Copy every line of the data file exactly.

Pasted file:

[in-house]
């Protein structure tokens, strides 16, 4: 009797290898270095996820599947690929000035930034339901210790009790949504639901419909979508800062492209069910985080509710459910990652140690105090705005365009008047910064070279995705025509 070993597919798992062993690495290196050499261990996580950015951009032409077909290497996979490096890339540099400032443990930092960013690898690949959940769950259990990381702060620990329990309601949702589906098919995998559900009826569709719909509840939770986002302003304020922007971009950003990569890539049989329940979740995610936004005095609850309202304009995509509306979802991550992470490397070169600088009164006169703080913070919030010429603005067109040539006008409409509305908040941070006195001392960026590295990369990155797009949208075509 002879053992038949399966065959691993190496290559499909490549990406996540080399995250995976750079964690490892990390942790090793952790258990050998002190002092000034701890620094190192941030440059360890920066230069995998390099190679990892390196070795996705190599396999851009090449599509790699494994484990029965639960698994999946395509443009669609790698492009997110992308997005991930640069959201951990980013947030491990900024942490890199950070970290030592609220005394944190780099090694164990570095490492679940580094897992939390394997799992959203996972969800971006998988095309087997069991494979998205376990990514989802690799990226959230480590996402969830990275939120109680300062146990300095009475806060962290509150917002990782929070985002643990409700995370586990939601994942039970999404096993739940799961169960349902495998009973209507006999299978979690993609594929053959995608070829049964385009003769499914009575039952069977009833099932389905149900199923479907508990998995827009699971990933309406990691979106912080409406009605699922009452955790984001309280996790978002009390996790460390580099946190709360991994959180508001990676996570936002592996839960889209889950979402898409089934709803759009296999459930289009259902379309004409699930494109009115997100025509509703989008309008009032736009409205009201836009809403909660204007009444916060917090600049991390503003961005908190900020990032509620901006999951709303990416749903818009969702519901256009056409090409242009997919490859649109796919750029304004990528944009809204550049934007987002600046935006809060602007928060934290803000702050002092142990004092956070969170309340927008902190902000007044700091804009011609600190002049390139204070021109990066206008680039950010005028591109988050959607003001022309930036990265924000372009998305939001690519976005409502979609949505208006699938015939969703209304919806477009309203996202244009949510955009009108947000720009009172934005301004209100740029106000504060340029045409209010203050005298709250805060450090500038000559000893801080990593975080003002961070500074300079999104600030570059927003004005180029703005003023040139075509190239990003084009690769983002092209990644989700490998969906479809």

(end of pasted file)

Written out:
[in-house]
């Protein structure tokens, strides 16, 4: 009797290898270095996820599947690929000035930034339901210790009790949504639901419909979508800062492209069910985080509710459910990652140690105090705005365009008047910064070279995705025509 070993597919798992062993690495290196050499261990996580950015951009032409077909290497996979490096890339540099400032443990930092960013690898690949959940769950259990990381702060620990329990309601949702589906098919995998559900009826569709719909509840939770986002302003304020922007971009950003990569890539049989329940979740995610936004005095609850309202304009995509509306979802991550992470490397070169600088009164006169703080913070919030010429603005067109040539006008409409509305908040941070006195001392960026590295990369990155797009949208075509 002879053992038949399966065959691993190496290559499909490549990406996540080399995250995976750079964690490892990390942790090793952790258990050998002190002092000034701890620094190192941030440059360890920066230069995998390099190679990892390196070795996705190599396999851009090449599509790699494994484990029965639960698994999946395509443009669609790698492009997110992308997005991930640069959201951990980013947030491990900024942490890199950070970290030592609220005394944190780099090694164990570095490492679940580094897992939390394997799992959203996972969800971006998988095309087997069991494979998205376990990514989802690799990226959230480590996402969830990275939120109680300062146990300095009475806060962290509150917002990782929070985002643990409700995370586990939601994942039970999404096993739940799961169960349902495998009973209507006999299978979690993609594929053959995608070829049964385009003769499914009575039952069977009833099932389905149900199923479907508990998995827009699971990933309406990691979106912080409406009605699922009452955790984001309280996790978002009390996790460390580099946190709360991994959180508001990676996570936002592996839960889209889950979402898409089934709803759009296999459930289009259902379309004409699930494109009115997100025509509703989008309008009032736009409205009201836009809403909660204007009444916060917090600049991390503003961005908190900020990032509620901006999951709303990416749903818009969702519901256009056409090409242009997919490859649109796919750029304004990528944009809204550049934007987002600046935006809060602007928060934290803000702050002092142990004092956070969170309340927008902190902000007044700091804009011609600190002049390139204070021109990066206008680039950010005028591109988050959607003001022309930036990265924000372009998305939001690519976005409502979609949505208006699938015939969703209304919806477009309203996202244009949510955009009108947000720009009172934005301004209100740029106000504060340029045409209010203050005298709250805060450090500038000559000893801080990593975080003002961070500074300079999104600030570059927003004005180029703005003023040139075509190239990003084009690769983002092209990644989700490998969906479809």